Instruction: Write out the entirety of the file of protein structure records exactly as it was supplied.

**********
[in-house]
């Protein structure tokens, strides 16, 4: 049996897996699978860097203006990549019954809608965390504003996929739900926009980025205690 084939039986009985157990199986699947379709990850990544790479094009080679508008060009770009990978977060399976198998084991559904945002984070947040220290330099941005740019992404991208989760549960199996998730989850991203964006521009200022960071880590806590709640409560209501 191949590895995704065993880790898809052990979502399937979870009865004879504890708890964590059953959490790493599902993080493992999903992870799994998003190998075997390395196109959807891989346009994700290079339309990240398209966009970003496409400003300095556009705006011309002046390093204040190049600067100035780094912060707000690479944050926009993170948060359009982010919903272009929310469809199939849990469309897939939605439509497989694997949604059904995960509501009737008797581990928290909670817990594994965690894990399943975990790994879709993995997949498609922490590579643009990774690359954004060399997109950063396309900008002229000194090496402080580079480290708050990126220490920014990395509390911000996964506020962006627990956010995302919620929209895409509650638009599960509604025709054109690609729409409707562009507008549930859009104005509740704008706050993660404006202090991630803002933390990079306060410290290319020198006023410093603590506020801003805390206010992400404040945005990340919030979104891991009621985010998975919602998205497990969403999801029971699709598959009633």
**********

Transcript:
[in-house]
């Protein structure tokens, strides 16, 4: 049996897996699978860097203006990549019954809608965390504003996929739900926009980025205690 084939039986009985157990199986699947379709990850990544790479094009080679508008060009770009990978977060399976198998084991559904945002984070947040220290330099941005740019992404991208989760549960199996998730989850991203964006521009200022960071880590806590709640409560209501 191949590895995704065993880790898809052990979502399937979870009865004879504890708890964590059953959490790493599902993080493992999903992870799994998003190998075997390395196109959807891989346009994700290079339309990240398209966009970003496409400003300095556009705006011309002046390093204040190049600067100035780094912060707000690479944050926009993170948060359009982010919903272009929310469809199939849990469309897939939605439509497989694997949604059904995960509501009737008797581990928290909670817990594994965690894990399943975990790994879709993995997949498609922490590579643009990774690359954004060399997109950063396309900008002229000194090496402080580079480290708050990126220490920014990395509390911000996964506020962006627990956010995302919620929209895409509650638009599960509604025709054109690609729409409707562009507008549930859009104005509740704008706050993660404006202090991630803002933390990079306060410290290319020198006023410093603590506020801003805390206010992400404040945005990340919030979104891991009621985010998975919602998205497990969403999801029971699709598959009633």